One of the most exciting times of my life was also the most nerve-wracking. I am a third culture kid. I’m half English half Slovak and grew up in Dubai. I was used to friends leaving and moving away, and then eventually, my turn came and the moment arrived. I moved from Dubai to the Netherlands and start studying at the University of Groningen.
Leaving high school was bittersweet. By the end of Year 13, I was more than ready to leave. However, after spending 14 years in the same school (primary and secondary were connected), the idea of having to step away from a comfort zone where I knew everyone was terrifying to me. It sounds silly, but I had been in the same school bubble for so long I didn’t realise that there were other people besides my friends from school who would have the same interests as me.
My first week in Groningen was hectic! I had moved into a huge student house and signed up for an introduction event so that I could make friends and get to know the city at the same time. Thankfully I met someone who was going to be in the same course and we desperately clung to each other as we navigated our way around the city to find our first lecture hall.
In the end, I made friends with a great bunch of people and we had nothing to worry about. Friendships come and go all of the time and I have learnt it’s not the end of the world if sometimes you have to let go of some of them. New ones bloom as old ones die out. This is life.
I definitely had culture shock when I moved to the Netherlands. Groningen is a small city, and the vast majority of its population are students. I had moved from a huge city that was difficult to navigate by myself, to just me and my bike that was able to take me anywhere. The people are also different, and lots of the Dutch students had spent their whole life in the Netherlands so they had no idea what it felt like to have so many connections around the world.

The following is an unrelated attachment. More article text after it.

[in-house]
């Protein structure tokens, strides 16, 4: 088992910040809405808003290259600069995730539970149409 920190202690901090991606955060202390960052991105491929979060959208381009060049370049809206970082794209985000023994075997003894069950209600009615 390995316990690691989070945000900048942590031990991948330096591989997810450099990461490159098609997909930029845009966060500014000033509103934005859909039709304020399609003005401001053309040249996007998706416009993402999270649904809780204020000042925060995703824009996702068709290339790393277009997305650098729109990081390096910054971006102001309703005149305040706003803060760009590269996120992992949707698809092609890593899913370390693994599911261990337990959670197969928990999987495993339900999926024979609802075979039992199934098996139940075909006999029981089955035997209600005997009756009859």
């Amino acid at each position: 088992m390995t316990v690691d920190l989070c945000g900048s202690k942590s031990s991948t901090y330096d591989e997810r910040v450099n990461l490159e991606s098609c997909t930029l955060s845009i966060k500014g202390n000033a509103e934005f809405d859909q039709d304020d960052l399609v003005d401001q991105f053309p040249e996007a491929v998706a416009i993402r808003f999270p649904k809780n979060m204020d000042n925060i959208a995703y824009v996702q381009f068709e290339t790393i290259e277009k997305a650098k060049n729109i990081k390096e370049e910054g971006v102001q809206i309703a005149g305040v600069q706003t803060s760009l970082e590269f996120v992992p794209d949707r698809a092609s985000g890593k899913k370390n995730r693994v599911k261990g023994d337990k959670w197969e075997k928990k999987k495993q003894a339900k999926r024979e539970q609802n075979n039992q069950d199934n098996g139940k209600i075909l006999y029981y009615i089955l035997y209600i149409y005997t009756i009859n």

There is one question all third culture kids dread getting asked; “Where are you from?”. Once someone asks you where you’re from, the panic sets in. At first, I used to say England because it was the easiest answer. Then I had to correct people when they assumed I had lived there my whole life and started asking more questions. Eventually, I would have to explain I’m actually half English half Slovak, but I was born in Saudi Arabia and grew up in Dubai. That’s something I’ll have to live with, and while it’s annoying, it makes me unique!
Another advantage of being a third culture kid is that I have family spread out across the world! The closest family I have when I’m in Groningen is in the UK, but I also have family in Slovakia and in Dubai, which means lots of travelling. But it also means that family is never too far away.
The hardest part of leaving home to study abroad was leaving my family. Fortunately, we are all very close, but that meant that moving away would be an adjustment for all of us. I have a twin brother, so for both of us to move away was hard. Thankfully, he studies two hours away from me so we’re never truly alone! For a lot of my friends, this wasn’t the case, and they couldn’t wait to leave home and start fresh. I think that the fact we don’t see each other as much has made us closer, and we’ve had some amazing adventures the past year because we try and take advantage of the time we have together. Coming back for my second year of university after spending 2 months away was very difficult.
If you are a third culture kid in those last few months before moving away from home to go to university, just know that it might take a while to get used to things. It is a big shift especially if you are moving to a new country that’s not directly connected to your family. Eventually, you’ll adjust and realise that everyone is kind of in the same boat, no matter where you’ve come from or how they ended up in their new home. They are all away from family figuring out how to do it on their own.